- TOP PLAYERSOffensePABLO S. TORRE | August 20, 2012
- TAMPA BAY buccaneersENEMY lines WHAT A RIVAL COACH SAYSJune 28, 2012
- Faces in the CrowdJune 11, 2001
As anyone who served in World War II may recall, soldiers were sent home after the war on the basis of a point system. Men were awarded points depending on the total amount of time they'd served, the number of overseas campaigns they'd participated in, time in actual combat and family status. Those who had accumulated the most points went home first. If memory serves, 85 points were enough to ensure one a place in an early shipment. I had about 40 points, so I stayed in Germany with the Army of Occupation for the better part of a year. I was assigned to constabulary headquarters in Bamberg, in Bavaria.
Up to that point, my career in the U.S. Army—18 months—had been spent as a tank crewman, but for some reason, in the winter of 1945-46 I was assigned to the Athletic Division, Special Services. This was odd. I was not an athlete, and apart from having attended University of Michigan football games (I was born in Ann Arbor) and Detroit Tiger games, I had taken only a passing interest in sports.
The staff of the Athletic Division consisted of Lieut. Paul E. Koefod, a fly-fisherman from Minnesota, and myself. The first intimation of what the job entailed came on my second day in Bamberg, when a quartermaster sergeant came into the office and asked where I wanted the bats.
"I've got 15 cases of baseball bats. They're assigned to you," he said.
The lieutenant and I hustled around Bamberg and found an empty department store, commandeered the basement and took delivery of the bats. From then on, equipment arrived almost daily. As each unit in the European Theater of Operations departed for home, it sent me its athletic equipment. Not only did I receive their athletic goods, but their recreational supplies as well. Baseball, football, basketball, soccer and volleyball equipment was sent in case lots. Chess sets, board games, weightlifting apparatus and badminton birds piled up awaiting the construction of shelves and bins. It was hard to believe that all that stuff had followed us overseas. In my time of service I'd never seen any Army personnel playing croquet, yet there were at least 15 or 20 croquet sets, still in their original cartons.
I attempted to maintain an inventory, but the stuff arrived in such quantities I finally just kept track of cases. In Germany at that time, if you needed something shipped, you hired carpenters or cabinetmakers to build wooden containers. Most Germans lacked work, of course, and were anxious to help. The boxes often were carefully fitted woodworkers' masterpieces.
One day in February 1946, Lieut. Koefod called me into his office and told me that baseball season was approaching and that it would be my duty to establish and administrate a league for the European Theater. I was to equip teams, draw up a schedule, establish a system of reporting the box scores and arrange the publicity. I had been a soldier long enough to know that you did whatever was asked of you. Experience wasn't important; following orders was.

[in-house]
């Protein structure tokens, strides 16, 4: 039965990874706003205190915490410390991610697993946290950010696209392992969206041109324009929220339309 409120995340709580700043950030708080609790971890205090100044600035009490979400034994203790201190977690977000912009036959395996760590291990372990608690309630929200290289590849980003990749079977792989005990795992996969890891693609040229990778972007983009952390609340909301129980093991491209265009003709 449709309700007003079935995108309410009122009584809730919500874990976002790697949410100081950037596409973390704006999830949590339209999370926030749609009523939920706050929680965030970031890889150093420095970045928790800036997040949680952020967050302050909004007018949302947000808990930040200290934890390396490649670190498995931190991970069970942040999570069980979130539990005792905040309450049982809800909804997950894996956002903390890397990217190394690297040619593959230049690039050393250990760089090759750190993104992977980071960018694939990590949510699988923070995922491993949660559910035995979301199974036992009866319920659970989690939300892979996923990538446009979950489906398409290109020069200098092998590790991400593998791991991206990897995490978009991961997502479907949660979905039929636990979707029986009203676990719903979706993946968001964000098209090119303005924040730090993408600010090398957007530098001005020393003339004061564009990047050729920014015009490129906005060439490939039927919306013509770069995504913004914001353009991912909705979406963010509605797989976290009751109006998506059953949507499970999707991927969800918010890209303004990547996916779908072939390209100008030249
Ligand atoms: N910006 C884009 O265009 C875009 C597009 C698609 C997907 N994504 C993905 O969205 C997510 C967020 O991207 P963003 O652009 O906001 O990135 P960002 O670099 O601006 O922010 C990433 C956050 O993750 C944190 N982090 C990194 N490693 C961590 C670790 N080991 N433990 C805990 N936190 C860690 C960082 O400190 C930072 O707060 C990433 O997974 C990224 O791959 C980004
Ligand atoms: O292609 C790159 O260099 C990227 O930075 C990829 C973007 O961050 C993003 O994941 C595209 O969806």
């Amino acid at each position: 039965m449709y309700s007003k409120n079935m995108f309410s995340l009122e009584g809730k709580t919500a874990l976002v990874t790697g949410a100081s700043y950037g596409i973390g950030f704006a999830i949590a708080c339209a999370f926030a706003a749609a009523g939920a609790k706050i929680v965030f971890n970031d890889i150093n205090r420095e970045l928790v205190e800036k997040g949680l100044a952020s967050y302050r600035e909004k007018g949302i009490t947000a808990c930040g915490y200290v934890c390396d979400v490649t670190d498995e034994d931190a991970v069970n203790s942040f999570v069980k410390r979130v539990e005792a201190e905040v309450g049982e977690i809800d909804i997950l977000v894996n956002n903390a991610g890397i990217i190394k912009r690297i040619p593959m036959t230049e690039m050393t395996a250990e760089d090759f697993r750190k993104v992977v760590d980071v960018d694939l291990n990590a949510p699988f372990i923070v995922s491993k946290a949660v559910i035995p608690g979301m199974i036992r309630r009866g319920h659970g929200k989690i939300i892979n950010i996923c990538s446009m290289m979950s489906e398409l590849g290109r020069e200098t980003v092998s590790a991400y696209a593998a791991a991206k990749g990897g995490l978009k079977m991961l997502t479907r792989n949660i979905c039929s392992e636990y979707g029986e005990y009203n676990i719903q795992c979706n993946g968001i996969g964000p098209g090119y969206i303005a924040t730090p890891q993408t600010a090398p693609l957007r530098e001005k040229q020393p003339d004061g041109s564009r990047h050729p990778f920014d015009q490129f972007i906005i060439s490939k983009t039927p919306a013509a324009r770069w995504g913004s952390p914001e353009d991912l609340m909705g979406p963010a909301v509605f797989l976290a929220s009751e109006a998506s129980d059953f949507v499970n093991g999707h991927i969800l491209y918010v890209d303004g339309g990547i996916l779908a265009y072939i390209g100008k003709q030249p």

There were about two dozen units in the European Theater that wanted to field teams. I had to schedule 12 games a day, and each meeting between two units was to consist of back-to-back games on consecutive days, the idea being to reduce traveling expenses. At the end of the season our champion would meet the MTO champion (Mediterranean Theater, mainly units stationed in Italy), and the winner was to play the Army Air Corps champion in a "World Series."
Each unit was told to send someone to Bamberg to pick up equipment from the department store basement. As I've said, we lacked for nothing. Masks, bases, scorebooks, spikes—the lot—were hauled away. I was always amused at the reaction of the team managers when they saw my supply rooms. I loaded them up with as much equipment as they would accept, whether or not it had anything to do with baseball. Playing cards were popular, and I had thousands of decks. I remember only one problem with the outfitting process. The last 20 uniforms that made up a complete set were beautiful. They were made of white wool, as were those worn in the majors back then, with red piping on the legs and shirt. They also had the word artillery sewed on the chest. The man who came to get them was from an infantry regiment. Unlike the players, back then it was the managers who were particular about the uniforms, and this one insisted I send to the States for another set of uniforms, ones that an infantry regiment could wear. I think I made him withdraw his request by offering him half a dozen Ping-Pong tables complete with starched nets and rubber-padded paddles. Or maybe I slipped him a couple of our unused and still-crated billiard sets: balls, racks and cues, all in boxes and wrapped in tissue.